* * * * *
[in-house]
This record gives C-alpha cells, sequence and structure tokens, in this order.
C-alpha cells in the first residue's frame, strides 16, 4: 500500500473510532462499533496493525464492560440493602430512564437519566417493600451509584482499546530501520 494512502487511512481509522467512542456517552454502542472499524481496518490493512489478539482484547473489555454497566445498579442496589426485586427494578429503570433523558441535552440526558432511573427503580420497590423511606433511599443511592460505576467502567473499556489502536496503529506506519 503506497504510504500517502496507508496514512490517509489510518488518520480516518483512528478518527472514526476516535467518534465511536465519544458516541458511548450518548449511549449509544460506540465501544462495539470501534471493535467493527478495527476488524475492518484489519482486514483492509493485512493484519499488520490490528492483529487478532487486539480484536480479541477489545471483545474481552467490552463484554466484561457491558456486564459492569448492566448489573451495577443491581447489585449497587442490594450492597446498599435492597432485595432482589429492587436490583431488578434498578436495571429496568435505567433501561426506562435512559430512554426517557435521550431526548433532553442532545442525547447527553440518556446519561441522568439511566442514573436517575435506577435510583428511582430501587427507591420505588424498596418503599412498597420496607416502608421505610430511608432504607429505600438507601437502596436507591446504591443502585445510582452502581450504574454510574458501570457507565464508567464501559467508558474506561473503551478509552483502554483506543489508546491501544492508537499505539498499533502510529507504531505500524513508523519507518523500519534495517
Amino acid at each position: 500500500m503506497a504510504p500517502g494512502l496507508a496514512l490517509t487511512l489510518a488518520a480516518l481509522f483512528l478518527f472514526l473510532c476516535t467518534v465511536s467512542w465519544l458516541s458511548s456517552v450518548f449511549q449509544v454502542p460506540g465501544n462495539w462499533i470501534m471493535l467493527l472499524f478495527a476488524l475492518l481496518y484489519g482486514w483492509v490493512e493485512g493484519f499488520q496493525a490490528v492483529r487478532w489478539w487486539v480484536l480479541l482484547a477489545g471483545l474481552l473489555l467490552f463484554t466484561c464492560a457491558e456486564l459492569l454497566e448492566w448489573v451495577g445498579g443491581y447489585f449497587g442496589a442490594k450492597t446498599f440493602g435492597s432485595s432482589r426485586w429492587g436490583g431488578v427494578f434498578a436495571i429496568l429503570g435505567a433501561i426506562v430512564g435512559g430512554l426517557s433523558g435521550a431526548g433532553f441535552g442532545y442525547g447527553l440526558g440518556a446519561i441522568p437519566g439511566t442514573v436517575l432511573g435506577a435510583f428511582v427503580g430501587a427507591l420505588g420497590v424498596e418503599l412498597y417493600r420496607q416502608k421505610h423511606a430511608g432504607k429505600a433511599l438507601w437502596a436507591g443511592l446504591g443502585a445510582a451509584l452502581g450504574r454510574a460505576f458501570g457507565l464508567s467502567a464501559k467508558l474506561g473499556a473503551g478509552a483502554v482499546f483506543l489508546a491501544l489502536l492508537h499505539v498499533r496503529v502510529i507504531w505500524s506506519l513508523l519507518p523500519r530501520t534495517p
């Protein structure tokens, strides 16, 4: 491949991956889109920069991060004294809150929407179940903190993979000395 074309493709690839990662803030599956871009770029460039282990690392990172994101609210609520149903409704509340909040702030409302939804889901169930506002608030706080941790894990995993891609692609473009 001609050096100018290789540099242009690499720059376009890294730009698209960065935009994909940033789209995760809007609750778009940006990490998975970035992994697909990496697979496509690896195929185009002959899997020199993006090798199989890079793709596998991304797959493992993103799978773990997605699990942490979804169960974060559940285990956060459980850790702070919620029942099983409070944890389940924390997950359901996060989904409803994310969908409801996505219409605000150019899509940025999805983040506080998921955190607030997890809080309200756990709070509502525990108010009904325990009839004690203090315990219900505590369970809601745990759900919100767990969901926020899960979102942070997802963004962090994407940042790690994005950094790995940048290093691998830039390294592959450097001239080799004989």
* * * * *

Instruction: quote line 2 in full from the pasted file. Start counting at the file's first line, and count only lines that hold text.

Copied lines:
This record gives C-alpha cells, sequence and structure tokens, in this order.